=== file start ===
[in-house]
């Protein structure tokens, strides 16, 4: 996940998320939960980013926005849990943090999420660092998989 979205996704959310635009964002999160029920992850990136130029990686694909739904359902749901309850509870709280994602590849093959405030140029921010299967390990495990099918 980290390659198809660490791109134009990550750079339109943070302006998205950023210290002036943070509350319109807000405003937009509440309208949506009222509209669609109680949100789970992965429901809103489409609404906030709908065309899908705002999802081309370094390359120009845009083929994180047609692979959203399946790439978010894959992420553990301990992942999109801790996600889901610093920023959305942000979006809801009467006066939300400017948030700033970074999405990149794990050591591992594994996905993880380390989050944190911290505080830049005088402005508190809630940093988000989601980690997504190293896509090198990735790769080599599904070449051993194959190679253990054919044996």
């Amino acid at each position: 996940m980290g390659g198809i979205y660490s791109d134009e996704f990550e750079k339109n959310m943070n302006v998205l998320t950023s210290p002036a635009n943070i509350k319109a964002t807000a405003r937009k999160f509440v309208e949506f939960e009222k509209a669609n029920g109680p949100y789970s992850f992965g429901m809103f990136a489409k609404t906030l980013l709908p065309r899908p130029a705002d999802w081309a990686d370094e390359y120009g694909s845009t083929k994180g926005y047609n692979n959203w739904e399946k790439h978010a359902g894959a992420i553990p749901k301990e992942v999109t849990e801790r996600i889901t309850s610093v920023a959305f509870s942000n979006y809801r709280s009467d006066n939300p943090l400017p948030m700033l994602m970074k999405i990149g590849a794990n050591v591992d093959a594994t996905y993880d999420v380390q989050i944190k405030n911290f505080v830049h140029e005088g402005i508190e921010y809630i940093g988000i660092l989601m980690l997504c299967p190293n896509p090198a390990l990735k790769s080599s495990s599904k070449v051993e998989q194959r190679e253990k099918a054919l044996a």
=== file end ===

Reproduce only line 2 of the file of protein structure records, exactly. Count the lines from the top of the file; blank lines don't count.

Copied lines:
């Protein structure tokens, strides 16, 4: 996940998320939960980013926005849990943090999420660092998989 979205996704959310635009964002999160029920992850990136130029990686694909739904359902749901309850509870709280994602590849093959405030140029921010299967390990495990099918 980290390659198809660490791109134009990550750079339109943070302006998205950023210290002036943070509350319109807000405003937009509440309208949506009222509209669609109680949100789970992965429901809103489409609404906030709908065309899908705002999802081309370094390359120009845009083929994180047609692979959203399946790439978010894959992420553990301990992942999109801790996600889901610093920023959305942000979006809801009467006066939300400017948030700033970074999405990149794990050591591992594994996905993880380390989050944190911290505080830049005088402005508190809630940093988000989601980690997504190293896509090198990735790769080599599904070449051993194959190679253990054919044996």